Son-rise in UP: Mulayam lets Akhilesh ride the bandwagon

Thanks to ill-health, Mulayam Singh has given son Akhilesh a free hand to reshape the Samajwadi party - and it is making waves.

hidden January 16, 2012 15:25:53 IST
Son-rise in UP: Mulayam lets Akhilesh ride the bandwagon

By Alka Pande

In 1990, Commander Arjun Singh Bhadauria, a mentor of Samajwadi Party (SP) chief Mulayam Singh Yadav, made a prophetic statement. A socialist, Bhadauria said Mulayam was more a family man than a socialist. He predicted that Mulayam would dump his cousin Ram Gopal once brother Shivpal was ready for a plunge into politics and Shivpal himself too would be sidelined when son Akhilesh entered the picture.

Bhadauria is no more but his statement lives on. Today, there are no film stars in the SP campaigning for it, but thirty-something Akhilesh Yadav is touring the state, riding his Kranti Rath (Chariot of Revolution) alone. Mulayam is guiding his son from behind the scenes, while Ram Gopal and Shivpal remain bit players.

“Mulayam is trying to percolate this message down to the party that Akhilesh is the new Samajwadi Party leader and the party is contesting the assembly elections under his young leadership,” says Surendra Rajput, a local political analyst.

Sonrise in UP Mulayam lets Akhilesh ride the bandwagon

For the past four months, Akhilesh has been a blur of activity. Since 12 September, he has travelled 5,000 km in the state, including 200 km through a cycle yatra, covering 225 constituencies. PTI

For the past four months, Akhilesh has been a blur of activity. Since 12 September, he has travelled 5,000 km in the state, including 200 km through a cycle yatra, covering 225 constituencies. His visits make less media noise than those by Rahul Gandhi, but he is drawing more crowds.

But apart from carrying the lion’s share of campaigning, Akhilesh’s primacy has been emphasised on at least three specific occasions in the last one month.

First, Shivpal had announced that Hasanuddin Siddiqui – brother of Naseemuddin Siddiqui, a prominent face in the BSP – would be joining the SP. Shivpal was shown his place a day later when Akhilesh denied any such move. On the second occasion, it was Mohan Singh who voiced the possibility of controversial MLA, DP Yadav (known as the unrivalled don of western Uttar Pradesh) joining the SP.

The announcement was rubbished by Akhilesh, who said: “We have made these mistakes in the past of taking in tainted politicians. This time no person with a criminal antecedent will be taken into the party.”

The latest is a statement made by Shivpal two days back. Shivpal said that Akhilesh could be the Chief Minister if the SP formed a majority government on his own. The very next day, Akhilesh ruled out the possibility and emphasised that only Mulayam would be Chief Minister, irrespective of numbers.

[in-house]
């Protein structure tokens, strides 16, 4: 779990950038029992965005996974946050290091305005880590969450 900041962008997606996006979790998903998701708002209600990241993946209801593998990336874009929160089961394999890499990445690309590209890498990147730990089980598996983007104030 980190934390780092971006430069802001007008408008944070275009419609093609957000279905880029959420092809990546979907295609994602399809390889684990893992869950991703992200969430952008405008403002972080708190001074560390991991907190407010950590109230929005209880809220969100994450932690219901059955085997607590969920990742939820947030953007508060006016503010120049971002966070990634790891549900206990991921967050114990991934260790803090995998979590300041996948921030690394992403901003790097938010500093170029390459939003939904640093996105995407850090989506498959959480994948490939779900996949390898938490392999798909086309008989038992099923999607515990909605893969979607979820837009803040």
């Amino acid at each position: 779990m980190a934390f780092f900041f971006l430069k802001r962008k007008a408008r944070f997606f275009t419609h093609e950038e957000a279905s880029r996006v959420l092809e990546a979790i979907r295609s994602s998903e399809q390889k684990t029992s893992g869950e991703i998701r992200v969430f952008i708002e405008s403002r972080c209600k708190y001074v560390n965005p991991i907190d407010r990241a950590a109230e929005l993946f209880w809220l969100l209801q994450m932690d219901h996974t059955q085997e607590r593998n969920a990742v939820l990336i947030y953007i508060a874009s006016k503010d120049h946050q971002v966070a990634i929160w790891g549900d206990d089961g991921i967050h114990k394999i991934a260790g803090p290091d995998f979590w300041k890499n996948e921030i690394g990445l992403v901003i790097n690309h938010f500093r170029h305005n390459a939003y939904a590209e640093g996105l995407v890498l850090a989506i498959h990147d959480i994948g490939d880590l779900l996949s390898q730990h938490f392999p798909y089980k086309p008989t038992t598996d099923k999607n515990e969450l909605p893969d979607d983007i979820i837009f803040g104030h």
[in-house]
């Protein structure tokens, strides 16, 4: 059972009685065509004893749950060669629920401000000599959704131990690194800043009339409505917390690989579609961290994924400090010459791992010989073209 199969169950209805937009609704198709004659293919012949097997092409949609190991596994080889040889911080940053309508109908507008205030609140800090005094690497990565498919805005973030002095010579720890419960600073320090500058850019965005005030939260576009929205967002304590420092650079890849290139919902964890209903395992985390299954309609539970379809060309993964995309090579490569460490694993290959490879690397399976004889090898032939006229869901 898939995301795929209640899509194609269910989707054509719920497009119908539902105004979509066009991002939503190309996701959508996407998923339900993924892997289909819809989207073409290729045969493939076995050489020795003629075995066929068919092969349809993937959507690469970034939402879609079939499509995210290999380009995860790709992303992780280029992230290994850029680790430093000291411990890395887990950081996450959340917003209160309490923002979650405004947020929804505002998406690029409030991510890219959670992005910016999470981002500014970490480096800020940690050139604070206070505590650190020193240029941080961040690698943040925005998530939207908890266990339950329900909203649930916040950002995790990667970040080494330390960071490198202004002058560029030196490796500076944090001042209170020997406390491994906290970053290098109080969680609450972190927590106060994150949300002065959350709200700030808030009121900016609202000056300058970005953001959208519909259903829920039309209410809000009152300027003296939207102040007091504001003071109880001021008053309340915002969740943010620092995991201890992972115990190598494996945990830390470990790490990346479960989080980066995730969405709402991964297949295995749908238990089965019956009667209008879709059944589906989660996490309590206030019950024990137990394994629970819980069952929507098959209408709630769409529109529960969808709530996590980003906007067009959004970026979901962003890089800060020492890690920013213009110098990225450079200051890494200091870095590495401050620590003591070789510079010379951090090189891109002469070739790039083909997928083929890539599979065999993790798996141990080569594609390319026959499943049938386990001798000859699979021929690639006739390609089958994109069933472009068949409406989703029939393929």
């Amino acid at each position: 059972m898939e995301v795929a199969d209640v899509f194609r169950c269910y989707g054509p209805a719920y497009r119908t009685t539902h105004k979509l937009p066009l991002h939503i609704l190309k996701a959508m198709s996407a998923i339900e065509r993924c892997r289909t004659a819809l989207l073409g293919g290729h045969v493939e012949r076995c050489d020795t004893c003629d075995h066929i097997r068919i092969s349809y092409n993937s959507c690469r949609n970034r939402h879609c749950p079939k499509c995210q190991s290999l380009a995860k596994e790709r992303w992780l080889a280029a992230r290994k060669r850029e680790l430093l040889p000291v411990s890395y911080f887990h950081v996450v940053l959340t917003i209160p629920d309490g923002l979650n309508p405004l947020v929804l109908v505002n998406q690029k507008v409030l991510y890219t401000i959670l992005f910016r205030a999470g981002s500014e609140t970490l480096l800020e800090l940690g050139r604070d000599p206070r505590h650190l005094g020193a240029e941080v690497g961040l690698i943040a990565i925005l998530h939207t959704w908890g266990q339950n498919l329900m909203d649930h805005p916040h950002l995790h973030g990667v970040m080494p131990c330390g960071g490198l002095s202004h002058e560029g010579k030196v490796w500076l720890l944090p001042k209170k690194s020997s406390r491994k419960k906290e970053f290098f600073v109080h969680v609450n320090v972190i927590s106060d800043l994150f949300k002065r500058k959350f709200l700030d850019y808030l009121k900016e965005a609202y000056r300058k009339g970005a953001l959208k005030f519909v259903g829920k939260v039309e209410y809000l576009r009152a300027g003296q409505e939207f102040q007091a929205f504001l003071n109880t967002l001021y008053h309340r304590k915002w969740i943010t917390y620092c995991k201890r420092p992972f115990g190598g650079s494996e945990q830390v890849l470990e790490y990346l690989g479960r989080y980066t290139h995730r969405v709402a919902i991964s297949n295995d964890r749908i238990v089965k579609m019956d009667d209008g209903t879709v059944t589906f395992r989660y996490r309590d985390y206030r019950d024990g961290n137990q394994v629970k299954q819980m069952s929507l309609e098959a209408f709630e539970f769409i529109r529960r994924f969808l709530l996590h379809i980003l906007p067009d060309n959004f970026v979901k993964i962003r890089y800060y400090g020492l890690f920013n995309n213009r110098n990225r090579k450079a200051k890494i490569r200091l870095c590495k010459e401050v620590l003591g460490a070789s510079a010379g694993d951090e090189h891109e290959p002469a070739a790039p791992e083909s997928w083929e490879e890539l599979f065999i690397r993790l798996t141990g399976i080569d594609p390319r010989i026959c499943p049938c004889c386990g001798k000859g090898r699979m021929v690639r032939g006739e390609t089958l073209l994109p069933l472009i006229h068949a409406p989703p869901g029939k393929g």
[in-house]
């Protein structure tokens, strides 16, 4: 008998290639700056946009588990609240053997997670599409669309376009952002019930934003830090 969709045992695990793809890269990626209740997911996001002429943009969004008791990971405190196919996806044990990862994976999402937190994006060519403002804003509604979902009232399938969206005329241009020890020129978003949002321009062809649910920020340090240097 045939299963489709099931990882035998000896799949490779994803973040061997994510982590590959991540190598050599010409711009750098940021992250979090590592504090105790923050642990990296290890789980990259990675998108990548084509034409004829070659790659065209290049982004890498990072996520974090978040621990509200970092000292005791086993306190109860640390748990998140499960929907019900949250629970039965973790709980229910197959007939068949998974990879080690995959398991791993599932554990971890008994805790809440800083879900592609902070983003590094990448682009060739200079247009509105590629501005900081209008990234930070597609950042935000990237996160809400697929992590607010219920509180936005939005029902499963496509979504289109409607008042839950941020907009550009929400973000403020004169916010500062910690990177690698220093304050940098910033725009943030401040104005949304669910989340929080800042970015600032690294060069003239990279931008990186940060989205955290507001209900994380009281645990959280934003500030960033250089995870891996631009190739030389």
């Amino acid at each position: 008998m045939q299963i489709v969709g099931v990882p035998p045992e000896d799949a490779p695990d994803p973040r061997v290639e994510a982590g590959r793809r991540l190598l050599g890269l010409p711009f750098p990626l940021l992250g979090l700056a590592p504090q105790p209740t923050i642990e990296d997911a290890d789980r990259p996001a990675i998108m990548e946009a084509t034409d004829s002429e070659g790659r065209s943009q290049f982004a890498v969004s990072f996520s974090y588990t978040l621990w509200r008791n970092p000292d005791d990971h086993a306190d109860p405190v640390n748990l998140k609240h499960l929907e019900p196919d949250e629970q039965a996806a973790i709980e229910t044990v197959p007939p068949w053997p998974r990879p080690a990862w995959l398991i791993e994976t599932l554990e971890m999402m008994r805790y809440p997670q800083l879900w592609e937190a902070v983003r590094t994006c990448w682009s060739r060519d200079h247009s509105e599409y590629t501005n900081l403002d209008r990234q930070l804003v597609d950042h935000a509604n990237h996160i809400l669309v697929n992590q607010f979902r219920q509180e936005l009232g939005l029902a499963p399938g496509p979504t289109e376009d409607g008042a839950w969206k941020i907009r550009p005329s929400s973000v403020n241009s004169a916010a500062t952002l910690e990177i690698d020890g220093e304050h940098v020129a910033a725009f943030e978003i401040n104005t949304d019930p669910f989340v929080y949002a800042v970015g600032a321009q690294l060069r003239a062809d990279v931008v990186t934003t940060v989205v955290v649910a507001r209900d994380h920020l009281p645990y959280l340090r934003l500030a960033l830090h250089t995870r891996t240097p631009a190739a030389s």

Why is Mulayam Singh playing second-fiddle to his son? Party insiders say the basic reason for pushing Akhilesh to the foreground is Mulayam’s ill health. “He wants to hand over the empire to his son before it is too late,” clarifies a party worker close to Mulayam’s family.

Since the responsibility has come to Akhilesh without ifs and buts, the scion is giving the party a complete makeover.

The party was infamous for its goonda  (goon) element. Akhilesh has made bold statements about keeping criminals at bay. This, of course, is not entirely true, for the list of candidates finalised by him includes people like Kaptan Singh Rajput – who was accused of murder. This fact does not deter the young turk of SP, who thinks the time is ripe for emerging as an alternative to the BSP.

SP was also known as a party of old people. Akhilesh is concentrating on youth and using all tactics to attract this constituency. Currently, SP has about half a dozen profiles and community pages on social networking site Facebook. It also has accounts on microblogging site Twitter. These pages and the sites are being constantly peppered with latest news and photographs.

Akhilesh is also conscious that he has to undo some of Mulayam’s mistakes. During the Parliamentary elections in 2009, his father had spoken strongly against English and computers – for which he is still criticised.

Trying to nullify the damage, Akhilesh today explains that Mulayam Singh was misunderstood. “SP was never against English and computers. What we were asking for was computes in Hindi  so that even those who have not been to convent schools can use it.”

Akhilesh has recognised and promoted young fighters by giving prominent places to Anand Singh Bhadauria in the Samajwadi Yuvjan Sabha. Bhadauria was kicked by policemen during a demonstration by the party on the issue of Student Union elections.

The approach is subtle and so are party advertisements, which talk very simply of health (parks), education (universities) and sports (stadiums) to attract the youth. The punchline is ‘Umeed ki Cycle’ (cycle of hope) – a play on the party’s election sumbol.

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